With my new fear guiding the way, I purchased a portable charger and pepper spray and then made sure a few of my closest people knew where to look for my body.

I woke up that morning, got dressed and searched my jewelry box for hike-appropriate earrings. For the first time ever, I was drawn to the back where I keep all the items I never wear and then to a pair of purple glittery heart-shaped studs made for a 12-year-old that I inherited from my great-grandmother. For a reason still unknown, those earrings called to me this day. I put them on, packed my bag with essentials, laced up my brand-new hiking boots and headed out.

With a 3.5 hour drive ahead of me, I had decided I wanted to leave around 5:00 a.m. and when I got into my car, the clock read exactly 5:00 a.m. So far, on plan!

I plugged “Endless Wall Trail” into my GPS and as it pulled up coordinates instead of an address, I began to wonder if my lack of detailed planning was a mistake but decided to push forward anyway.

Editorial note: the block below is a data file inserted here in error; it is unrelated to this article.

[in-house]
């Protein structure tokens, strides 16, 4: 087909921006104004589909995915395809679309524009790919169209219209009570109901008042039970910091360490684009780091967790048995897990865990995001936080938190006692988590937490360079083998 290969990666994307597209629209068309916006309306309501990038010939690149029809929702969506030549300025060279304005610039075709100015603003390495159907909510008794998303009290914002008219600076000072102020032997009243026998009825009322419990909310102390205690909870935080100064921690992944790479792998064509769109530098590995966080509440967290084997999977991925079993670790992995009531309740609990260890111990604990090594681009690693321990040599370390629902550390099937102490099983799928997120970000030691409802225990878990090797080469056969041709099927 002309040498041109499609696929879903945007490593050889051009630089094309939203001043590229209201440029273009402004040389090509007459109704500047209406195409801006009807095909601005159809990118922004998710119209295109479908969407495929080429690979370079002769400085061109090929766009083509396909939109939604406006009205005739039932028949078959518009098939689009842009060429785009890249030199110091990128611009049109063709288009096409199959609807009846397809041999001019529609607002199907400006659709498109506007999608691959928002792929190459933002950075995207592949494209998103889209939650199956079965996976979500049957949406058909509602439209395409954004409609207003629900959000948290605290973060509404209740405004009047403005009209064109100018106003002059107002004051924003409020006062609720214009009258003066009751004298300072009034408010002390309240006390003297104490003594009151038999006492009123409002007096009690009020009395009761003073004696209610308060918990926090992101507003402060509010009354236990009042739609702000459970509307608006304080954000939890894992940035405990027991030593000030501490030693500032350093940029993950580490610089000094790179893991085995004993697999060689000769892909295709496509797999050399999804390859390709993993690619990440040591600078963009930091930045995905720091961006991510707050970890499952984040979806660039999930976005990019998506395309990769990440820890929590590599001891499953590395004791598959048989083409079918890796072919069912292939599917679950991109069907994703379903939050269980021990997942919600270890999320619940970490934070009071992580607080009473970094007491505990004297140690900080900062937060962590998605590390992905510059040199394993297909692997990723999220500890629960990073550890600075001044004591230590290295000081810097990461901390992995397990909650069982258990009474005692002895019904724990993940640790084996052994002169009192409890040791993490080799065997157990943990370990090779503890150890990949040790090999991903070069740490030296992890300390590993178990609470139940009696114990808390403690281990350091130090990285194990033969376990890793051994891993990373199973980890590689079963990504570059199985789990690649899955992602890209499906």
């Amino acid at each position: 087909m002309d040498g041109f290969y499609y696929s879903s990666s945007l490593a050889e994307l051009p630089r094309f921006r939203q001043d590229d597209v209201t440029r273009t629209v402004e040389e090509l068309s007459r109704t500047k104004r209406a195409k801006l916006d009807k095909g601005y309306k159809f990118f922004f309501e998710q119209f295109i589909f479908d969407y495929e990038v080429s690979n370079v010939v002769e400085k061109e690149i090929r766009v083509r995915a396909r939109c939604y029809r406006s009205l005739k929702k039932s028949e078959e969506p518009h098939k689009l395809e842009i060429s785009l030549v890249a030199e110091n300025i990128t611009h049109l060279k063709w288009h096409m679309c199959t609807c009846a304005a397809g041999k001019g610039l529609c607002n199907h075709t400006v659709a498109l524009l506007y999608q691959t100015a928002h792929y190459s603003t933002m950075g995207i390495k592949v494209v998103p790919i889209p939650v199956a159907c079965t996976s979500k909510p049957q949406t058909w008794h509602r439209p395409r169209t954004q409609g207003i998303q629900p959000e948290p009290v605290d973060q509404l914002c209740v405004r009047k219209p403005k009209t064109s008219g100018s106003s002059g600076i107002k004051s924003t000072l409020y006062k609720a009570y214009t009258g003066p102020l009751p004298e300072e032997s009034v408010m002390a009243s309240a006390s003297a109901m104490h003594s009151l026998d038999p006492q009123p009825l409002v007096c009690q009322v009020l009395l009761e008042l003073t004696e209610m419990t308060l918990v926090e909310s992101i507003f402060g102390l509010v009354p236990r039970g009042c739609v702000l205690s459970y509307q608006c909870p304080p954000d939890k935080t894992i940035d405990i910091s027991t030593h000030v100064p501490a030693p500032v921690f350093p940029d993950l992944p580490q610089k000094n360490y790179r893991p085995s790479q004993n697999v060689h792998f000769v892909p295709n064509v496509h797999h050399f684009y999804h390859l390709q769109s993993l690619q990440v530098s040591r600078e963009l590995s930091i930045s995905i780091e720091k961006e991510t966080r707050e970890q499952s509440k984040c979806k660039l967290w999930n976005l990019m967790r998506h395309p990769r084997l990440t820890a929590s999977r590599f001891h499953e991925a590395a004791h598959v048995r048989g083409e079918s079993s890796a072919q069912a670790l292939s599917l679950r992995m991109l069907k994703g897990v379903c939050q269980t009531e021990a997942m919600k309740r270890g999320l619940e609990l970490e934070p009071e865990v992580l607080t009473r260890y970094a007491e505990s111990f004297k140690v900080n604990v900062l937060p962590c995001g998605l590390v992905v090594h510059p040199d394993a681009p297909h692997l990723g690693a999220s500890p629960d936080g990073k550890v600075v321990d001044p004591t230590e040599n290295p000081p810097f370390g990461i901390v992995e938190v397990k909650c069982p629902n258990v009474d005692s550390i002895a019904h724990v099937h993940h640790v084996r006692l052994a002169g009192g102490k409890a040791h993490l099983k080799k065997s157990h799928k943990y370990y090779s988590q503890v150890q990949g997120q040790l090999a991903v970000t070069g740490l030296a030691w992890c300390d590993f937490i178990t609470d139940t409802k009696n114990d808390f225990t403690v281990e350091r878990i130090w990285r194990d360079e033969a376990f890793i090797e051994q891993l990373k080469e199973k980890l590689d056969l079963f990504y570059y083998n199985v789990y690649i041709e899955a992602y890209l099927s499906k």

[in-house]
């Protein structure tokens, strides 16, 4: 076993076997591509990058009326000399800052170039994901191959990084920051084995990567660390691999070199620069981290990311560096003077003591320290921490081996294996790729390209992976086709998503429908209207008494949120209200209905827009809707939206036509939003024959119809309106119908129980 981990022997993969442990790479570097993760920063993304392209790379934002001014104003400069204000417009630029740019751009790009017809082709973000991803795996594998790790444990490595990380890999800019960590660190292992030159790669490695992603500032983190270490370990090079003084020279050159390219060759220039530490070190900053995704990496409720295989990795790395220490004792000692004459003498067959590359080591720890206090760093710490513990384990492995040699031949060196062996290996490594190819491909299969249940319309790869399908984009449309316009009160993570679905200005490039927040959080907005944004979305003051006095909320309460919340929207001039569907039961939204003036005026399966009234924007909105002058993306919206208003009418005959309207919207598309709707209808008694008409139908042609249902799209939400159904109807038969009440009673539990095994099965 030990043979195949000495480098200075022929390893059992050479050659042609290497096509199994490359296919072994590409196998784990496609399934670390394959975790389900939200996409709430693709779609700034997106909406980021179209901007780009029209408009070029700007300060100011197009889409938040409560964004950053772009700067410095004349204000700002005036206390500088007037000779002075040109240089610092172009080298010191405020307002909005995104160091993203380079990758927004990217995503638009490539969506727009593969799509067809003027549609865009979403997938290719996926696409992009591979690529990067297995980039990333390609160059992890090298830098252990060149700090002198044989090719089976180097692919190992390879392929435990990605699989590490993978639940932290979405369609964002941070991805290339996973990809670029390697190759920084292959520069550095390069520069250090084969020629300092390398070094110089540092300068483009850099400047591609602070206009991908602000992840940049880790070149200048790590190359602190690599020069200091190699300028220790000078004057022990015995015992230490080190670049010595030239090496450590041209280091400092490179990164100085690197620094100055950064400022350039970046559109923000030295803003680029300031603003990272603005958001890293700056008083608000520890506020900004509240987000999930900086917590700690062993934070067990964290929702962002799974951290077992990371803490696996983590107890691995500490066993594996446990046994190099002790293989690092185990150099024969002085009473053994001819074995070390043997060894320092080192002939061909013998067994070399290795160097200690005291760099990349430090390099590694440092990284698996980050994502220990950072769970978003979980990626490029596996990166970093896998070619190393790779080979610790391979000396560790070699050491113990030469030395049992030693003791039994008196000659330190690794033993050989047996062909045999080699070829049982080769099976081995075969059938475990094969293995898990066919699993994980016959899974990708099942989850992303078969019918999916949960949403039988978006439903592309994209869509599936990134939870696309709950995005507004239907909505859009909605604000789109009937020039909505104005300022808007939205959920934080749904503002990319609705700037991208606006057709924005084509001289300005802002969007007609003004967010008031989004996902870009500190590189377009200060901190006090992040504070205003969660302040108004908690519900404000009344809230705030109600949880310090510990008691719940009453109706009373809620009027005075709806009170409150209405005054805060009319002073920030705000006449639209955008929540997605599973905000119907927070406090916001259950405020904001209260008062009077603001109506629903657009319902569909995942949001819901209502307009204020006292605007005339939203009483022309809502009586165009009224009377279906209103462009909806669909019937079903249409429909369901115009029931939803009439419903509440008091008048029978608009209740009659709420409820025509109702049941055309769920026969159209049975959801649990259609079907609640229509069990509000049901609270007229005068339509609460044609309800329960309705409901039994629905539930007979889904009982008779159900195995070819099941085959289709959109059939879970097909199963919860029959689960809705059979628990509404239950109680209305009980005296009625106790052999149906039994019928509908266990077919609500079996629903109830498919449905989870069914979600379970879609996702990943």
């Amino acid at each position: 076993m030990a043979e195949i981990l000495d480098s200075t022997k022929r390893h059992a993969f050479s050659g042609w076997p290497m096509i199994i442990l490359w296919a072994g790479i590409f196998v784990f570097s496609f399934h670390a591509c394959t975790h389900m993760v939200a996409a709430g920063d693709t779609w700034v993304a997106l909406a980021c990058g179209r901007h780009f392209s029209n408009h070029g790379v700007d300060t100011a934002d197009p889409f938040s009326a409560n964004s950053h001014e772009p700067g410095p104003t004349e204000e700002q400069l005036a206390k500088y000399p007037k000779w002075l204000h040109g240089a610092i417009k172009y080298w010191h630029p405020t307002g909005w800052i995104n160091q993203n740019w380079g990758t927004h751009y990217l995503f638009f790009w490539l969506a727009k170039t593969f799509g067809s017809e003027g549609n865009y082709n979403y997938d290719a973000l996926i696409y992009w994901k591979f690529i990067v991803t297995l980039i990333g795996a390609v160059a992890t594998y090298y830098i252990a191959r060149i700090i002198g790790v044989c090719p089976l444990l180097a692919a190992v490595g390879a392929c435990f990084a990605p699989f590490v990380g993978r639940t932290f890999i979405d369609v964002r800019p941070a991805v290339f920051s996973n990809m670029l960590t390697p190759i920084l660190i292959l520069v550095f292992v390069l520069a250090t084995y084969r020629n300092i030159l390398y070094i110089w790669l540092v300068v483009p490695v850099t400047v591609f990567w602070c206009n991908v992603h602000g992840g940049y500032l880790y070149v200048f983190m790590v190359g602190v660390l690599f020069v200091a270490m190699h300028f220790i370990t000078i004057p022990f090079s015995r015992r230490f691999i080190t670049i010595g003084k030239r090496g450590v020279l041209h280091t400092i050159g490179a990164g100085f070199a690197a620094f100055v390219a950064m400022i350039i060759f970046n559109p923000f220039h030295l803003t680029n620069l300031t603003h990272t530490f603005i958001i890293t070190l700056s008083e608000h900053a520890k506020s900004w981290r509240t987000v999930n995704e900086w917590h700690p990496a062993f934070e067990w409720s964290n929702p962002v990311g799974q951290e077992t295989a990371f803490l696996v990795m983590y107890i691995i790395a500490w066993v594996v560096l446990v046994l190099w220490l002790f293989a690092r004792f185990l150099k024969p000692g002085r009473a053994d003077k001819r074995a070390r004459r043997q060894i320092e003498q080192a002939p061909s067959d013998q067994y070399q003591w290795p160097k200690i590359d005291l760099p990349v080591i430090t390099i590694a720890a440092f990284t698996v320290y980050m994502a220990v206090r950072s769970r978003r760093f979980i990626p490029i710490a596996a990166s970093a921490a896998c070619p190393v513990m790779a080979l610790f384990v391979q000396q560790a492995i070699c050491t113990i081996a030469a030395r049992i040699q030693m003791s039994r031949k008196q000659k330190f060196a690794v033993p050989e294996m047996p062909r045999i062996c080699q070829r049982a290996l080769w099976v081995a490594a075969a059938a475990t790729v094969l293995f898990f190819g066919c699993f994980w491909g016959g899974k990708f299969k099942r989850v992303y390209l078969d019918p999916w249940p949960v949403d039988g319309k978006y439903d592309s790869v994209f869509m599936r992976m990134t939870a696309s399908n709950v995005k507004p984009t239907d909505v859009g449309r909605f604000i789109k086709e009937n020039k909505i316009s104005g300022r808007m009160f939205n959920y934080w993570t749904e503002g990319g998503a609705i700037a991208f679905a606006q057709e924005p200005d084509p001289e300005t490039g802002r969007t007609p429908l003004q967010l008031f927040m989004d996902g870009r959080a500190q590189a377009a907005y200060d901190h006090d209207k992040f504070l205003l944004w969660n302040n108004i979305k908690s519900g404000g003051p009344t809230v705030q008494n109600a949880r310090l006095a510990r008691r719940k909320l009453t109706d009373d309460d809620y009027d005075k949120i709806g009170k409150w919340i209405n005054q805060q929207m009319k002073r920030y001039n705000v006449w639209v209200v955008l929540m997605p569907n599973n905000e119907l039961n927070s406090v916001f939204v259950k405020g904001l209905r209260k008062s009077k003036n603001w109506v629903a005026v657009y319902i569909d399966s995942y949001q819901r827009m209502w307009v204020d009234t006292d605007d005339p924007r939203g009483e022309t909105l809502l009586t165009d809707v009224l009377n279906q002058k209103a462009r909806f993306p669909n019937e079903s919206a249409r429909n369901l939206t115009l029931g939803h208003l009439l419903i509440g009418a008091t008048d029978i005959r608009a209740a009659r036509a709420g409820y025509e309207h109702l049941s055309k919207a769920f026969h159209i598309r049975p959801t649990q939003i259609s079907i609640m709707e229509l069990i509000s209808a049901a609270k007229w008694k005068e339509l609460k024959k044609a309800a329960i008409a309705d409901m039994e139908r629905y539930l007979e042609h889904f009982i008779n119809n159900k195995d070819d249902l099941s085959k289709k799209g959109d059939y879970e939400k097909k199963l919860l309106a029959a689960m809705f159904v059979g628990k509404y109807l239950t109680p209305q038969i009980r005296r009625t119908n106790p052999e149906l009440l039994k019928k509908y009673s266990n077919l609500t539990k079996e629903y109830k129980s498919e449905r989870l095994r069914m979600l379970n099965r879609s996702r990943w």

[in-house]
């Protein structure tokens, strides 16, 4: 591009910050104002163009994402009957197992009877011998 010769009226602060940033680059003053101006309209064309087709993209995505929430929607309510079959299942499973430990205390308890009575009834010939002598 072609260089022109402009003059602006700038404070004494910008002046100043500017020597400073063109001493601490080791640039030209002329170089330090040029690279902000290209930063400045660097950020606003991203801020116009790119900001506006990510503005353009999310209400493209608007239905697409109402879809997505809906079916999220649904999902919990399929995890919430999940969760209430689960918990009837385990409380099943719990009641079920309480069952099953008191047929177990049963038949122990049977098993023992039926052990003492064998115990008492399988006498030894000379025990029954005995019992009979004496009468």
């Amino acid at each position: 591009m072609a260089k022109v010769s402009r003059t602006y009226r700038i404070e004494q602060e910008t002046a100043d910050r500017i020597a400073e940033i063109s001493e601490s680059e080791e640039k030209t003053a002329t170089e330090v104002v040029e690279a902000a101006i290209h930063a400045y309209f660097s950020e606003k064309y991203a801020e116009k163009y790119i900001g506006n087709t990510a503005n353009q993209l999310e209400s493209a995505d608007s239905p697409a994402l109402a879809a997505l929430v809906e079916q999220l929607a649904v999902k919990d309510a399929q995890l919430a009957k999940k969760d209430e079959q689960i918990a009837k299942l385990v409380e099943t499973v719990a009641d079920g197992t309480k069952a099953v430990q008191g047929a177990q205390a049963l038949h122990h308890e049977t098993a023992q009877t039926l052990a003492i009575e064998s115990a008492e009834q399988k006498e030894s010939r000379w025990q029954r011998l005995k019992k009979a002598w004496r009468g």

The drive was illuminated by a full moon against black sky and as it shone through my window, I imagined what it would be like to breathe in pieces of it, each morsel lighting me up from the inside, one-by-one filling and conquering the darkness of emptiness.

I arrived at the trail and was greeted by leaves containing hues of red, brown and amber that popped against a backdrop containing several shades of green, the color of hope. It was only 10 steps in when I became overwhelmed with emotion and allowed the trees to hear my tears. In ways I couldn’t put to words, I felt at one with the majestic forest, almost as though I was wrapped in its arms.

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I slowly continued along the path, intentionally taking in the scenery along my way: large trees that had fallen with walls of roots higher than my head, rhododendron bushes by the hundreds, birds and squirrels, a rushing creek. I felt each harmonious piece fit together perfectly like a puzzle until I came to a tree so unique I had to stop.